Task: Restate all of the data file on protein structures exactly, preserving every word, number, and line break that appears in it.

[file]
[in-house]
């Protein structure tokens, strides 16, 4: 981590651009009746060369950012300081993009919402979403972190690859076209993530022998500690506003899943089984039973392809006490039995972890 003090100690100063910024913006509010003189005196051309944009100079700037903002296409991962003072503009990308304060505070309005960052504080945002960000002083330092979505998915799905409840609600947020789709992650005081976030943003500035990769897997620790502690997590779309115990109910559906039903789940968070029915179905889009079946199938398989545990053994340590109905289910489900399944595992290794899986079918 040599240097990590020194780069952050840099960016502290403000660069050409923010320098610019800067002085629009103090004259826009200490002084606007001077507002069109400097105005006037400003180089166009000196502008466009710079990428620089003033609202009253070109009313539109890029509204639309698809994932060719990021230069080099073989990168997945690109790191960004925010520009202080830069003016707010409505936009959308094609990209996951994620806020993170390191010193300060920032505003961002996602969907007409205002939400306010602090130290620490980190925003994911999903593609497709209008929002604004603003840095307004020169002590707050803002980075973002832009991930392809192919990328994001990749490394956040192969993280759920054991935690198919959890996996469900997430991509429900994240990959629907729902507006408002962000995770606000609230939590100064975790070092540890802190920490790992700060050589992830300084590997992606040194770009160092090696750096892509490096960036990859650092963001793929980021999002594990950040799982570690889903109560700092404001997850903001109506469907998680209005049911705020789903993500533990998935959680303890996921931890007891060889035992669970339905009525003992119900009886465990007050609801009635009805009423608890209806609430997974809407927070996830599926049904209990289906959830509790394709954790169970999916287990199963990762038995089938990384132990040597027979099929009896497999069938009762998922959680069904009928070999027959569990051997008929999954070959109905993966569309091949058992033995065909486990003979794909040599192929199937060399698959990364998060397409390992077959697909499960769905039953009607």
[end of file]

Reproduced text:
[in-house]
């Protein structure tokens, strides 16, 4: 981590651009009746060369950012300081993009919402979403972190690859076209993530022998500690506003899943089984039973392809006490039995972890 003090100690100063910024913006509010003189005196051309944009100079700037903002296409991962003072503009990308304060505070309005960052504080945002960000002083330092979505998915799905409840609600947020789709992650005081976030943003500035990769897997620790502690997590779309115990109910559906039903789940968070029915179905889009079946199938398989545990053994340590109905289910489900399944595992290794899986079918 040599240097990590020194780069952050840099960016502290403000660069050409923010320098610019800067002085629009103090004259826009200490002084606007001077507002069109400097105005006037400003180089166009000196502008466009710079990428620089003033609202009253070109009313539109890029509204639309698809994932060719990021230069080099073989990168997945690109790191960004925010520009202080830069003016707010409505936009959308094609990209996951994620806020993170390191010193300060920032505003961002996602969907007409205002939400306010602090130290620490980190925003994911999903593609497709209008929002604004603003840095307004020169002590707050803002980075973002832009991930392809192919990328994001990749490394956040192969993280759920054991935690198919959890996996469900997430991509429900994240990959629907729902507006408002962000995770606000609230939590100064975790070092540890802190920490790992700060050589992830300084590997992606040194770009160092090696750096892509490096960036990859650092963001793929980021999002594990950040799982570690889903109560700092404001997850903001109506469907998680209005049911705020789903993500533990998935959680303890996921931890007891060889035992669970339905009525003992119900009886465990007050609801009635009805009423608890209806609430997974809407927070996830599926049904209990289906959830509790394709954790169970999916287990199963990762038995089938990384132990040597027979099929009896497999069938009762998922959680069904009928070999027959569990051997008929999954070959109905993966569309091949058992033995065909486990003979794909040599192929199937060399698959990364998060397409390992077959697909499960769905039953009607």